One of the emerging issues for the integrity of the system is the growth of self-managed super funds (SMSFs). SMSFs have an important place in the market for those investors wanting control over their investments. However this flexibility raises some issues for all sectors of the industry to consider. For some SMF investors, it is important that they understand that the greater flexibility and potentially greater returns can come with increased risk.
Going forward, greater transparency on the implications of operating a SMSF will be important as will be the increased accountability requirements of SMSF trustees. Another central issue for managers of super funds will be ensuring value for money for the management of members’ superannuation savings – which has clearly been a key driver of SMSF growth.
A final point before I conclude: an issue often raised with me relates to the call for access to the pool of superannuation savings for infrastructure. The growth of superannuation in Australia has led to large amounts of money looking for viable investment options. At the same time, there is a range of investment projects and business opportunities looking for funding. This sounds like a perfect match.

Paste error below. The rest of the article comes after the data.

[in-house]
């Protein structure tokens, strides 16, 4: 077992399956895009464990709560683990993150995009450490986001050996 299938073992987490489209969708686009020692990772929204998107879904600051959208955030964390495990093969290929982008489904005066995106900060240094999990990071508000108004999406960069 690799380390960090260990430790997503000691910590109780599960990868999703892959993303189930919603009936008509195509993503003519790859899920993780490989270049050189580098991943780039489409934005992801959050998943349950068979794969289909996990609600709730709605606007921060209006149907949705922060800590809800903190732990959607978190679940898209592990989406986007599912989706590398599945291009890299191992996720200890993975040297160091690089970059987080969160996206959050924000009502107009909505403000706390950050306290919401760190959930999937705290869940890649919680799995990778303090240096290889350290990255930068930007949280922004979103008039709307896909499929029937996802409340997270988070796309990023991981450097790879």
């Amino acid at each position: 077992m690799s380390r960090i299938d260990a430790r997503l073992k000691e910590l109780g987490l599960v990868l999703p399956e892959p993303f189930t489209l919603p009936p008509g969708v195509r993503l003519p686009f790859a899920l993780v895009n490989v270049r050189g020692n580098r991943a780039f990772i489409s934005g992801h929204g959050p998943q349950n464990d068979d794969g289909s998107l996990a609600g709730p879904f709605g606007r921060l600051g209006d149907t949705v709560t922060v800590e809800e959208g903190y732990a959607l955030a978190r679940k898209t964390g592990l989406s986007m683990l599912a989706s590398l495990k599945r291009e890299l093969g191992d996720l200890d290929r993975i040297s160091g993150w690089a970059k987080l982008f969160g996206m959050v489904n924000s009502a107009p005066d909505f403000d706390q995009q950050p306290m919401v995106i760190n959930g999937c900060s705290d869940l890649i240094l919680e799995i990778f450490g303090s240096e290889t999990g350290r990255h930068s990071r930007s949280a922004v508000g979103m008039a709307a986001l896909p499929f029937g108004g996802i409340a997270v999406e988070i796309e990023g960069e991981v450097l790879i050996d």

Indeed some funds are already doing the sums and deciding that these infrastructure investments will improve returns for their members. However, given infrastructure can be a high-risk investment, and adequacy depends on managing the balance between risk and return, I consider that it is important that trustees make investment decisions based on the merits of the investment itself. Making it mandatory for superannuation funds to invest in infrastructure, or introducing more tax concessions to encourage increased infrastructure investment, may lead funds to make decisions and take on risks that they otherwise would not deem prudent.